Jewish Communities Worldwide

Germany will provide $1.4 billion to Holocaust survivors globally in 2024

Stuart Eizenstat, JPPI’s Co-Chair and the lead reparations negotiator since 2009: “I am inspired that the German government and its people continue to feel a deep responsibility to provide additional care to Holocaust survivors.”

The Conference on Jewish Material Claims Against Germany (Claims Conference), announced the outcomes of their negotiations with the German Federal Ministry of Finance on behalf of Holocaust survivors living globally resulting in approximately $1.4 billion in direct compensation and social welfare services for survivors. This is impacting more than 128,000 Holocaust survivors globally.

The compensation was negotiated with Germany’s finance ministry and includes $888.9 million to provide home care and supportive services for frail and vulnerable Holocaust survivors. Additionally, increases of $175 million to symbolic payments of the Hardship Fund Supplemental program have been achieved, impacting more than 128,000 Holocaust survivors globally, according to the New York-based Conference on Jewish Material Claims Against Germany, also referred to as the Claims Conference.

The Hardship Fund Supplemental payment was originally established to be a one-time payment, negotiated during the COVID-19 lockdowns and eventually resulted in three supplemental payments for eligible Holocaust survivors. This year, Germany again agreed to extend the hardship payment, which was set to end in December 2023, through 2027.

The survivors receiving these payments largely are Russian Jews who weren’t in camps or ghettos, and aren’t eligible for pension programs, the Claims Conference said. As children they fled the so-called Einsatzgruppen — Nazi mobile killing units charged with murdering entire Jewish communities. More than 1 million Jews were killed by these units, which operated largely by shooting hundreds and thousands of Jews at a time and burying them in mass pits.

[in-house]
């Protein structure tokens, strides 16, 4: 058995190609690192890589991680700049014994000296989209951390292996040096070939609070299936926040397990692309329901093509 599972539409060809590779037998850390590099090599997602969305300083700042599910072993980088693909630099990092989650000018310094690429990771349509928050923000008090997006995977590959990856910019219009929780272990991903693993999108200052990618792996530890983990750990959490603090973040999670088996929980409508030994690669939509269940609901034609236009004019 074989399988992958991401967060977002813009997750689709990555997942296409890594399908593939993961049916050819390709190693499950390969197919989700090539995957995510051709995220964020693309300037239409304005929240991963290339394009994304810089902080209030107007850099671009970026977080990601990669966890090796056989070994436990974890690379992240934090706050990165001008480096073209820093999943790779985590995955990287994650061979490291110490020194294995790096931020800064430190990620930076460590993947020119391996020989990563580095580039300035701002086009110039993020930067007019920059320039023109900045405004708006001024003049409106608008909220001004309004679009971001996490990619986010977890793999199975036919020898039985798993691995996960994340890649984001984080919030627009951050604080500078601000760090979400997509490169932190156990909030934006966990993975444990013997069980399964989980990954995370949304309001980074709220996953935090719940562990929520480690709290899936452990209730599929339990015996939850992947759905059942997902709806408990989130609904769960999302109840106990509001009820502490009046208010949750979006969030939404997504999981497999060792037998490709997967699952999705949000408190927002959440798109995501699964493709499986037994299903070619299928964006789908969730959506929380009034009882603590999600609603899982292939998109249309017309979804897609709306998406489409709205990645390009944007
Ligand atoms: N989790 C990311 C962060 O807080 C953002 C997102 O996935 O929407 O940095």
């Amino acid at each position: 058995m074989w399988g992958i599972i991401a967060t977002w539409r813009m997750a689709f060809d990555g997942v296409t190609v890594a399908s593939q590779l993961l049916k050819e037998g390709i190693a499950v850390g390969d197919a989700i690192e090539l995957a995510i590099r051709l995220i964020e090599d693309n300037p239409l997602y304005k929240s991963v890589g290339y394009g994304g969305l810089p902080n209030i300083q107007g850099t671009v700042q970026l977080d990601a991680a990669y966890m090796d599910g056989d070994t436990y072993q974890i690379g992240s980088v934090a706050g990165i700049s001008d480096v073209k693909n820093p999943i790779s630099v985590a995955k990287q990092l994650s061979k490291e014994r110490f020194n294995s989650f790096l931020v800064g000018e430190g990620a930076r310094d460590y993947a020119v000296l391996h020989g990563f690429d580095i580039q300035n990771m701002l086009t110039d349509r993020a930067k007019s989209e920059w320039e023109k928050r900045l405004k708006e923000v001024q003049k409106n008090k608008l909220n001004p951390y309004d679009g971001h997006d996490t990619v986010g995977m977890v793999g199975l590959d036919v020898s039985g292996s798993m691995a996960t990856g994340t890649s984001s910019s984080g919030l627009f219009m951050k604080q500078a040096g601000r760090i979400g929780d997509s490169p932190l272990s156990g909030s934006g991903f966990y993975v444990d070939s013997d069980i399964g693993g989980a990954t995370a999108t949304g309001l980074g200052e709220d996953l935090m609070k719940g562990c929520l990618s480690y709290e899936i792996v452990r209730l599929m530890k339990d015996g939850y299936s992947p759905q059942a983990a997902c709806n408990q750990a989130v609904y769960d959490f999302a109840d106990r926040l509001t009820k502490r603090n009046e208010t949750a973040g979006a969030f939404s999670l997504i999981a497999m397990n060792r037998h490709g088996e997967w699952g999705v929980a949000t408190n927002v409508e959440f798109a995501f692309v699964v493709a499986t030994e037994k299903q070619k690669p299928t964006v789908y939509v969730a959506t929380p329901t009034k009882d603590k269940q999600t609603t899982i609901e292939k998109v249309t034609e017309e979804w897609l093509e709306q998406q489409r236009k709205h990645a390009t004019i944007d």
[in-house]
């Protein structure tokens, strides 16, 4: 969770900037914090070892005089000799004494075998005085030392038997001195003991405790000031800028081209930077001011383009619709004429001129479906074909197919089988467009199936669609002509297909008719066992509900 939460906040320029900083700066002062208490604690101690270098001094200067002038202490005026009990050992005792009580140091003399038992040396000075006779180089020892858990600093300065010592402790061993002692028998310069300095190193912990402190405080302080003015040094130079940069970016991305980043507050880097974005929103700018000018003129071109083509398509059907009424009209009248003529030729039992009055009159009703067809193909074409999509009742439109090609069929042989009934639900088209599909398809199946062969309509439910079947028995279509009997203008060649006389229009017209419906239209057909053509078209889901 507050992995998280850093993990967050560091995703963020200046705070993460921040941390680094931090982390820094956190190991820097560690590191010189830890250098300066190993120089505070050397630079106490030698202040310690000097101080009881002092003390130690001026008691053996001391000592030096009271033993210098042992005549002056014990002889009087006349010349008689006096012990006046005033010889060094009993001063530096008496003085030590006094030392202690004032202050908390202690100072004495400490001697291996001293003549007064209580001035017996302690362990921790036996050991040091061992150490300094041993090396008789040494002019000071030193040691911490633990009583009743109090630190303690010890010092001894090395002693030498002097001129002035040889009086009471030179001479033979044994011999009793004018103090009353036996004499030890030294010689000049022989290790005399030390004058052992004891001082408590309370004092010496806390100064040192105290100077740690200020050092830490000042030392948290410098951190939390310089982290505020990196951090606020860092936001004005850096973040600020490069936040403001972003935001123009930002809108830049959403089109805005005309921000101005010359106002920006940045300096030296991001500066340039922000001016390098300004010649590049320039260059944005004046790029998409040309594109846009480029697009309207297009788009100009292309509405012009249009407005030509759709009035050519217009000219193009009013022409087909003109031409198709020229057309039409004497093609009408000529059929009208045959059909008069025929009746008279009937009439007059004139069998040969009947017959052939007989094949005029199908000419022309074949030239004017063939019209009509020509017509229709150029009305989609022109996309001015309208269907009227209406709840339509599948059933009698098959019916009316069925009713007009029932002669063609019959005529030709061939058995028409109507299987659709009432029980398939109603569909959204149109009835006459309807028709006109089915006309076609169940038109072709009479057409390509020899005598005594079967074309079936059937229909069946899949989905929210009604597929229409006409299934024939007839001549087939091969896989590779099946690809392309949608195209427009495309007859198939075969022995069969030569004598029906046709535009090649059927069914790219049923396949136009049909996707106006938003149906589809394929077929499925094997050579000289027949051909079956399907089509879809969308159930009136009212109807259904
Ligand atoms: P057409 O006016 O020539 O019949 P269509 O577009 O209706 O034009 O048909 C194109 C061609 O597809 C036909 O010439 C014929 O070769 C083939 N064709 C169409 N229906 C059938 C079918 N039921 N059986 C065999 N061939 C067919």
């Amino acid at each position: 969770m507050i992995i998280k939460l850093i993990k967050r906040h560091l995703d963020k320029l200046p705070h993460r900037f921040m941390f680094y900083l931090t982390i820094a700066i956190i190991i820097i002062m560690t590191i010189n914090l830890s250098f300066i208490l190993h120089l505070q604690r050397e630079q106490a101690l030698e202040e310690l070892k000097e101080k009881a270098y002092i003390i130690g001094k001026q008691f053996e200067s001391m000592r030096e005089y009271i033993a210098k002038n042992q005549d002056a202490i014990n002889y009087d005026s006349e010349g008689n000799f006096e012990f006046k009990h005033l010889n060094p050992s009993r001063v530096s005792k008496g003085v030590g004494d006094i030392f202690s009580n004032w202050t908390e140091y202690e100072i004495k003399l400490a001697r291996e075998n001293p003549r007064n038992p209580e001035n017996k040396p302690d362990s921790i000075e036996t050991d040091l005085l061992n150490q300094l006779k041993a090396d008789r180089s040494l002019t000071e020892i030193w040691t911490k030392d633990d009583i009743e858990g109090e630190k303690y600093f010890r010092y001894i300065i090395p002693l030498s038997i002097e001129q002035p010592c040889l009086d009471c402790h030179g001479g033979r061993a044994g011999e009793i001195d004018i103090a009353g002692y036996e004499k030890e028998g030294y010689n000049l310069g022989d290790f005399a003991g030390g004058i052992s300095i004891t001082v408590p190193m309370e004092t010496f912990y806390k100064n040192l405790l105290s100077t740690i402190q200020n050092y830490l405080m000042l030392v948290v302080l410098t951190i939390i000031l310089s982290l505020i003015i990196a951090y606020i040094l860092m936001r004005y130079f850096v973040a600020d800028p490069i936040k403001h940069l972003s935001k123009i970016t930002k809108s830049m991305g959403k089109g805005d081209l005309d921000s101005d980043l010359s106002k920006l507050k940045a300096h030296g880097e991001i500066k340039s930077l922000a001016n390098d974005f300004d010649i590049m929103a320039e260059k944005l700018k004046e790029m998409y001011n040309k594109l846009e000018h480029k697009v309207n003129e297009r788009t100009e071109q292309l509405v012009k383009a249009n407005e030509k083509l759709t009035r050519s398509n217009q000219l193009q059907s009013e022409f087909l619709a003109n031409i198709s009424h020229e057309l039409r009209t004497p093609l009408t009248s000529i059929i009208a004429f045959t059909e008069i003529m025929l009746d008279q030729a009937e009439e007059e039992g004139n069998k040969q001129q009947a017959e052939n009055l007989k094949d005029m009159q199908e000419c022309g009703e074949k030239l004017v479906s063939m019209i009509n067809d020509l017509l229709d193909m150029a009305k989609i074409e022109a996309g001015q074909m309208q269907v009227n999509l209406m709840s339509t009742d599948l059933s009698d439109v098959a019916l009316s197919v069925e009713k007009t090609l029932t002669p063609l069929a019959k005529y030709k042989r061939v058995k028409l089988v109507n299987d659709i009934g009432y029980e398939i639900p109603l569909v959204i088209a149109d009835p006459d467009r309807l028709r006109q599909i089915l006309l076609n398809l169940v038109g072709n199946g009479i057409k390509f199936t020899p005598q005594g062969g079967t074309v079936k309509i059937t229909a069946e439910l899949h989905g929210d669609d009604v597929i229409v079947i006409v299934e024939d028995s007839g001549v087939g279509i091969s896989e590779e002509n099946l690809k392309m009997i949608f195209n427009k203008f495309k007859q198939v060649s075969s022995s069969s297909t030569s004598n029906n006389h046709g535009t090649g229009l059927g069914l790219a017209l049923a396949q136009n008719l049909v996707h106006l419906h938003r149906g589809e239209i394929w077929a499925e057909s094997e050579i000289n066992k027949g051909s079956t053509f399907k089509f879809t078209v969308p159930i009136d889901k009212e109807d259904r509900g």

Ambassador Stuart Eizenstat, Special Negotiator for the Claims Conference Negotiations Delegation, said: “I am inspired that, as shown by the extraordinary results we have achieved this year, so many decades after the end of World War II, far from waning, the German government and its people continue to feel a deep responsibility to provide additional care to Holocaust survivors. It has been nearly 80 years since the liberation of Auschwitz and the need to negotiate for survivor care and compensation is more urgent than ever.”

Stuart Eizenstat, a negotiator for the Claims Conference, negotiates with German government officials in Berlin. Courtesy of the Claims Conference.

Eizenstat explains that “Every negotiation is a near-last opportunity to ensure survivors of the Holocaust are receiving some measure of justice and a chance at the dignity that was taken from them in their youth. It will never be enough until the last survivor has taken their last breath.”

Greg Schneider, Executive Vice President of the Claims Conference said, “Every year these negotiations become more and more critical as this last generation of Holocaust survivors age and their needs increase. Being able to ensure direct payments to survivors in addition to the expansions to the social welfare services we are able to fund is essential in making sure every Holocaust survivor is taken care of for as long as it is required, addressing each individual need.”